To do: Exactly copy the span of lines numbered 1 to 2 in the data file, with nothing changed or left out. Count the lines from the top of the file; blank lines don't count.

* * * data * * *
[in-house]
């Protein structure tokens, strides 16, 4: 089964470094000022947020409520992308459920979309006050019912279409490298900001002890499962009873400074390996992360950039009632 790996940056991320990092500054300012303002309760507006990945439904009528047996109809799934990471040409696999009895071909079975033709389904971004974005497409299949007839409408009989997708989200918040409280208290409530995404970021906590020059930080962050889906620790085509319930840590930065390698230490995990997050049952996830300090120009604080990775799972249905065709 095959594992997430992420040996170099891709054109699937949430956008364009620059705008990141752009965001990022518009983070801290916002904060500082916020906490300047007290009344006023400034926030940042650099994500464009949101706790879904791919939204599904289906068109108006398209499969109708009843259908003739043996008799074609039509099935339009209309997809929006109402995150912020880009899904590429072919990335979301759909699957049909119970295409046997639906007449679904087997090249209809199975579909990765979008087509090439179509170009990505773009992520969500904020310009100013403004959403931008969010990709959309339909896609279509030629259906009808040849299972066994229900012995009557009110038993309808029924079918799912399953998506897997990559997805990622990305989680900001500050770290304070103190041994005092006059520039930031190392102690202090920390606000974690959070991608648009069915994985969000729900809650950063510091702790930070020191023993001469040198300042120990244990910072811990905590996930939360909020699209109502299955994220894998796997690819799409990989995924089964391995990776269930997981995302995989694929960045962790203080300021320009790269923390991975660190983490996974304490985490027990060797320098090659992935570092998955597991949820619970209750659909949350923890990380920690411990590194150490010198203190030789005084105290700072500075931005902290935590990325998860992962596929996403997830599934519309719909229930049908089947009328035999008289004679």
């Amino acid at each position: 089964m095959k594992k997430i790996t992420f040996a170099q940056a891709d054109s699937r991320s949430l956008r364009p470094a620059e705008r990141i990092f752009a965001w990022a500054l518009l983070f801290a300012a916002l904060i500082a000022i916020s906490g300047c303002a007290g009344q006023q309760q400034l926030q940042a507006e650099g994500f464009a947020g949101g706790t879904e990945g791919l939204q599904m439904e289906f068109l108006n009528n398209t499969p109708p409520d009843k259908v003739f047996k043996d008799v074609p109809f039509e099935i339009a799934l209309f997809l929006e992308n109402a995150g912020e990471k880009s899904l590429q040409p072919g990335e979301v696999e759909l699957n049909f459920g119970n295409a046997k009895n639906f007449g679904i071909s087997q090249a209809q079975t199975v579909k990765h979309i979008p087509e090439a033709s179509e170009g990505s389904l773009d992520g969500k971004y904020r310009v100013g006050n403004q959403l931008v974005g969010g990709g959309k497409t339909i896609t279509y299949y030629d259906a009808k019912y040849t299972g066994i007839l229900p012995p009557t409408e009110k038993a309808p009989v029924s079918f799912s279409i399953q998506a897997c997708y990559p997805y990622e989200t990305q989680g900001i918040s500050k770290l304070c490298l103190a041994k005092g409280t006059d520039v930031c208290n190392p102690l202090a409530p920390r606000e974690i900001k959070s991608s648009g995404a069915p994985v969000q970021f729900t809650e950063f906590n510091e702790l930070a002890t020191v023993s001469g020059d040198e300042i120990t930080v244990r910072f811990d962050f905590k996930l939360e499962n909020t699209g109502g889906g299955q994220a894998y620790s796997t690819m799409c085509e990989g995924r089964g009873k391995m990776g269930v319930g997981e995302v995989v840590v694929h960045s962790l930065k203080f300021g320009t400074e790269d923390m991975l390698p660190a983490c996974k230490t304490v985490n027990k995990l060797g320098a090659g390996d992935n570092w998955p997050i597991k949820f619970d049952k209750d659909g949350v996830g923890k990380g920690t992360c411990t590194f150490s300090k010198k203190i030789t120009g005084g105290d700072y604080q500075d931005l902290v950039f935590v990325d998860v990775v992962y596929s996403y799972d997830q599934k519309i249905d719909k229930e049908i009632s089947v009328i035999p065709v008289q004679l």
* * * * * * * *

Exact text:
[in-house]
């Protein structure tokens, strides 16, 4: 089964470094000022947020409520992308459920979309006050019912279409490298900001002890499962009873400074390996992360950039009632 790996940056991320990092500054300012303002309760507006990945439904009528047996109809799934990471040409696999009895071909079975033709389904971004974005497409299949007839409408009989997708989200918040409280208290409530995404970021906590020059930080962050889906620790085509319930840590930065390698230490995990997050049952996830300090120009604080990775799972249905065709 095959594992997430992420040996170099891709054109699937949430956008364009620059705008990141752009965001990022518009983070801290916002904060500082916020906490300047007290009344006023400034926030940042650099994500464009949101706790879904791919939204599904289906068109108006398209499969109708009843259908003739043996008799074609039509099935339009209309997809929006109402995150912020880009899904590429072919990335979301759909699957049909119970295409046997639906007449679904087997090249209809199975579909990765979008087509090439179509170009990505773009992520969500904020310009100013403004959403931008969010990709959309339909896609279509030629259906009808040849299972066994229900012995009557009110038993309808029924079918799912399953998506897997990559997805990622990305989680900001500050770290304070103190041994005092006059520039930031190392102690202090920390606000974690959070991608648009069915994985969000729900809650950063510091702790930070020191023993001469040198300042120990244990910072811990905590996930939360909020699209109502299955994220894998796997690819799409990989995924089964391995990776269930997981995302995989694929960045962790203080300021320009790269923390991975660190983490996974304490985490027990060797320098090659992935570092998955597991949820619970209750659909949350923890990380920690411990590194150490010198203190030789005084105290700072500075931005902290935590990325998860992962596929996403997830599934519309719909229930049908089947009328035999008289004679």